I would upgrade the kernel release version itself instead of trying to install the Linux kernel headers for the old version (4.3.0) of the kernel. Perform the following step after updating the Kali /etc/apt/sources.list file with the latest version of the Kali rolling repository:
sudo apt-get update # this pulls the latest packages list from the kali ...
Background on KVM
I think this is partly due to expectations with KVM. KVM is first and foremost a server product and not a desktop product for virtualization. It can be used in either application but it's definitely suited more for being used on a server.
I use it on 3+ hosts at work each hosting 5-10 VMs apiece and it has run flawlessly and is easy to ...
I have similar problem on Ubuntu. The workaround I use is:
echo never > /sys/kernel/mm/transparent_hugepage/defrag
echo 0 > /sys/kernel/mm/transparent_hugepage/khugepaged/defrag
The source of the workaround is in a Fedora bug report “khugepaged eating 100%CPU”. The bug was never fixed.
This is less drastic then disabling entire transparent_hugepage ...
open-vm-tools is developed by VMware, see their GitHub page for details. That page provides the following answer to your question:
It is recommended that open-vm-tools be used for the Linux distributions where open-vm-tools is available. VMware will not provide OSPs for operating systems where open-vm-tools is available.
So you should install open-vm-...
Your problem could be "distribution synchronization". Running this command solved my problem.
Synchronizes the installed package set with the latest packages
available, this is done by either obsoleting, upgrading or downgrading
as appropriate. (http://man7.org/linux/man-pages/man8/yum.8.html)
That's typically not a problem. The WiFi on the host is not actually directly accessible to the VMware guests, or any VM guests using other technologies such as KVM, VirtualBox, etc.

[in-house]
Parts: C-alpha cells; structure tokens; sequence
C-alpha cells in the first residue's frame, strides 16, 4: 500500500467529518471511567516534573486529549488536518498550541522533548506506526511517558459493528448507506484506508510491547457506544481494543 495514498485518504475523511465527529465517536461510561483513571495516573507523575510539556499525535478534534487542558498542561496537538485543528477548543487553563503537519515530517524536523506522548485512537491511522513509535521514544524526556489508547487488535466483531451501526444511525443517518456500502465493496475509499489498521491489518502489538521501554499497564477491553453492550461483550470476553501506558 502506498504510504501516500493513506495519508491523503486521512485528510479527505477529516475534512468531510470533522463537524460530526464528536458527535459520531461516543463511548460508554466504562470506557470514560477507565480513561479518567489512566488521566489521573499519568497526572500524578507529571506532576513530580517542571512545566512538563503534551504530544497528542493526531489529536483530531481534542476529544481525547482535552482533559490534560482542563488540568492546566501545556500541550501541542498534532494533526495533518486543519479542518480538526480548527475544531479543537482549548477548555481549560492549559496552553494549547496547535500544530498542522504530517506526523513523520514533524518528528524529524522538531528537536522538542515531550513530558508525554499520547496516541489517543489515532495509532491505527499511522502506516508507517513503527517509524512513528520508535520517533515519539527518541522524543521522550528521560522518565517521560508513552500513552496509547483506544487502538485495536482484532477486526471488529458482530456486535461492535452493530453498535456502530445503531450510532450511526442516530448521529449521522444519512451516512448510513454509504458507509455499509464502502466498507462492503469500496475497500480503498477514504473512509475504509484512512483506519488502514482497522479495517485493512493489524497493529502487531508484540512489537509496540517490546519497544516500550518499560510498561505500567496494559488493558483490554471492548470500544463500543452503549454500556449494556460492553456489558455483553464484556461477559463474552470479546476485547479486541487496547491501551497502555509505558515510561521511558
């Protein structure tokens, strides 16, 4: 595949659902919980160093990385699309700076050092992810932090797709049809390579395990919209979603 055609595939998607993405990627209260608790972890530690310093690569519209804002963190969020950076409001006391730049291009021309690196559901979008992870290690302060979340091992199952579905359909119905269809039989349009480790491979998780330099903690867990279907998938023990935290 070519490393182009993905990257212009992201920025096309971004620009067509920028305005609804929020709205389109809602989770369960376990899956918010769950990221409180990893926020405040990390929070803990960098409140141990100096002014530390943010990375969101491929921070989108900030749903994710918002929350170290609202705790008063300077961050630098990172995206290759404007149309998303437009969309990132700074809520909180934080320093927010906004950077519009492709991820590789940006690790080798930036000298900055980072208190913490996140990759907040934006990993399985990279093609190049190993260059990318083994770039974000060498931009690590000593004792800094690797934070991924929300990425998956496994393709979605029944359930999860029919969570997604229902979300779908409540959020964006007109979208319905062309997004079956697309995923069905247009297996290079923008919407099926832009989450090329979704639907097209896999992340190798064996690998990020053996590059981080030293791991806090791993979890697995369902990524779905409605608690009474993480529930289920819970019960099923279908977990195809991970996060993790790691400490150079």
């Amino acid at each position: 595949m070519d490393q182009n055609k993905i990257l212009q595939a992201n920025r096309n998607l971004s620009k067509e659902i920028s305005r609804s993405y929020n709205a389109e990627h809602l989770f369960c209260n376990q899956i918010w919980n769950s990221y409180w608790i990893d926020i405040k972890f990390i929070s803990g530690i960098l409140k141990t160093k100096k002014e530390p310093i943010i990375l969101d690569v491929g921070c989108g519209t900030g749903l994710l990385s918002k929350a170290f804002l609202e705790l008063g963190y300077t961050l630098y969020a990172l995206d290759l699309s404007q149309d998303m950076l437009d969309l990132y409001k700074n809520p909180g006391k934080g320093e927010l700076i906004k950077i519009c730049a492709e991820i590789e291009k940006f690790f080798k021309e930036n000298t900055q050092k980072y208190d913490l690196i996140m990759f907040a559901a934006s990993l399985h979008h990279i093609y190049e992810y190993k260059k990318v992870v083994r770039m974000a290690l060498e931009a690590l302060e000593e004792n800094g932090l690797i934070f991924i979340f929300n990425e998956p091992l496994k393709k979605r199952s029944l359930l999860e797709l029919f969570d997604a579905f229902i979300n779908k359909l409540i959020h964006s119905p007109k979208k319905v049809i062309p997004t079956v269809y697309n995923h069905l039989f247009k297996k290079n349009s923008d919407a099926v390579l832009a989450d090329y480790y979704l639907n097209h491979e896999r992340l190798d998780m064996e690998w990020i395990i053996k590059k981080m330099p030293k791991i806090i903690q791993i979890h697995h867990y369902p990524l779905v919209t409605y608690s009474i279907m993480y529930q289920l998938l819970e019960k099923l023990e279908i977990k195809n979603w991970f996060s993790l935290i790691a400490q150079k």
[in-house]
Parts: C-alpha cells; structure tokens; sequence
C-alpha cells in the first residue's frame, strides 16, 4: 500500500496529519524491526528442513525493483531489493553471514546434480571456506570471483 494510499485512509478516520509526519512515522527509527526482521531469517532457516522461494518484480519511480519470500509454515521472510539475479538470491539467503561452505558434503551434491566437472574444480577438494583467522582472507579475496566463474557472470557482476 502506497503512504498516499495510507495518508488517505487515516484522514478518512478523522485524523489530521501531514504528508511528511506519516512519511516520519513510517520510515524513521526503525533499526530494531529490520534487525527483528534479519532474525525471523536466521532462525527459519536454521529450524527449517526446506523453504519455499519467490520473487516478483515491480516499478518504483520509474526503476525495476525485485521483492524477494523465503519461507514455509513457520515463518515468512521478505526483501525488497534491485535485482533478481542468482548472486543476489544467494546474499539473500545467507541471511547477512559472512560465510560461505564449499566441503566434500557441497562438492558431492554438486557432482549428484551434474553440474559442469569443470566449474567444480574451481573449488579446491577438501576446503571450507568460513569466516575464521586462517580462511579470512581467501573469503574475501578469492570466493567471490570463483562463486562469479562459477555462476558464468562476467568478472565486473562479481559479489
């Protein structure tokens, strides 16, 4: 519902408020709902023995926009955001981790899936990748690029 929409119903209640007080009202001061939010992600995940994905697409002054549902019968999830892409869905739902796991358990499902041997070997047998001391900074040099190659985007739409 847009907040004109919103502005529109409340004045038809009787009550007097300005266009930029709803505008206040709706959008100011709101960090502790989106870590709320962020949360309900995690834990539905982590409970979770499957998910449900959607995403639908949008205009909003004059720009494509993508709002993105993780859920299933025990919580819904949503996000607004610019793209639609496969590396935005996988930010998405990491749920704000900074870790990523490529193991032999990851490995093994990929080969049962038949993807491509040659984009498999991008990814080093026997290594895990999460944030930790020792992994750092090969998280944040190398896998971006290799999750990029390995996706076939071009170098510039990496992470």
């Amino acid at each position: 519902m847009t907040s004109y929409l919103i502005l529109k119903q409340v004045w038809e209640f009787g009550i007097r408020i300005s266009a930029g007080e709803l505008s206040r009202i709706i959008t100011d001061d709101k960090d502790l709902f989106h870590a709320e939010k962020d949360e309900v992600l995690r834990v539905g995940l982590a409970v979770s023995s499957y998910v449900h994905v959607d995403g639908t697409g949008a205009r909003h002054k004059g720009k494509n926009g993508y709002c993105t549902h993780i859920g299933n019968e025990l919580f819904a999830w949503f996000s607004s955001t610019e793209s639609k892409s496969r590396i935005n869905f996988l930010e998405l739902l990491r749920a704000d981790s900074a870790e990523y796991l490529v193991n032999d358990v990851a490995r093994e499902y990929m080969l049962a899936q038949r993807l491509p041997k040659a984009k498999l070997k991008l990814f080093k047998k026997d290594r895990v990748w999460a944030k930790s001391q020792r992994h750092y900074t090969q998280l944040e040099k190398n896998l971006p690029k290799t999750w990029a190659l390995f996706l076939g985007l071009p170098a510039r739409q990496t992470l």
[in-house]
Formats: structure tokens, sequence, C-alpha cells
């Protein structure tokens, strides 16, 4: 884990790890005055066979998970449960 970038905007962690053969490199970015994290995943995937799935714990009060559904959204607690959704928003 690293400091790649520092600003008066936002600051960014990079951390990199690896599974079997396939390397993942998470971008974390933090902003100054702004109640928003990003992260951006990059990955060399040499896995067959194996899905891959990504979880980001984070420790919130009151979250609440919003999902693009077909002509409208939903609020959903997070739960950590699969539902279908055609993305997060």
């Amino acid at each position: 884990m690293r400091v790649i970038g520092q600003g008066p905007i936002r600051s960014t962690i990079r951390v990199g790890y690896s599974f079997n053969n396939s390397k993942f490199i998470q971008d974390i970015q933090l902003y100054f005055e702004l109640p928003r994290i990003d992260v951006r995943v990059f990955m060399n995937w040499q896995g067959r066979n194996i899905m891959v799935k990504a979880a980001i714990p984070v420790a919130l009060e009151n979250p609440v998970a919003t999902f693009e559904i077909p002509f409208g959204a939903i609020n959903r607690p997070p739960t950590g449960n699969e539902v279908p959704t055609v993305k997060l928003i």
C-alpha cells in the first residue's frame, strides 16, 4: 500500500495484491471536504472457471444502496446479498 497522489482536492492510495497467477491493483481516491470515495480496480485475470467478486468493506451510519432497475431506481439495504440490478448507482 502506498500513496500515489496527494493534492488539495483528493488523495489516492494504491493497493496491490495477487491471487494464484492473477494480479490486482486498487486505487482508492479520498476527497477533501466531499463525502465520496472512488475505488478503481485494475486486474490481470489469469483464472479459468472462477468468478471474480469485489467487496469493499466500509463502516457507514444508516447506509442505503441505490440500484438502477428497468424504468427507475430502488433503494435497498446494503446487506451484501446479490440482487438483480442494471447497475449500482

The hardware that's present in the physical host is interacted through virtual hardware that's presented to the guest VMs through the software BIOS that the various ...
VMware's ESXi is apparently based on the linux kernel. There is a lawsuit about this because the linux kernel is under GPL v2.
Here is a comparison between a system using a complete linux kernel and a system with VMware ESXi.
(Figure under CC BY-SA 4.0 by Software Freedom Conservancy)
Read the following FAQ for full details:
Frequently Asked Questions ...
It's likely related to the mass storage being VMware in both cases. Basically, it's saying that it tried to execute a SCSI command called WRITE SAME which is used to write the the same block of data over x number of consecutive disk blocks. It's usually used to zero particular regions on a disk.
If the actual zero'ing operation doesn't fail then the ...
Sorry, I think I've found the answer myself: http://wiki.squid-cache.org/KnowledgeBase/IllegalInstructionError.
Illegal Instruction errors on Squid 3.4
Synopsis Squid 3.4 and later, running on certain paravirtualized
systems and even some claiming full virtualization (at least KVM, Xen,
and Xen derivatives are confirmed so far) ...
For installing the open source VMware Tools for CentOS, you need first to install the EPEL repository with:
yum --enablerepo=extras install epel-release
Then to install the actual open source VMware Tools, it is indeed:
yum install open-vm-tools
This time, it won't give you any error.
Additionally, if installing VMWare Tools (open or not), take care to ...
After blacklisting piix4_smbus, run update-initramfs -u.
I don't remember off the top of my head which storage controller drivers are used in a VMware virtual machine, but ata_piix is a very likely candidate.
If the initramfs generator only does simple string matching on module names, it might be picking up i2c-piix4 in addition to the ata_piix storage ...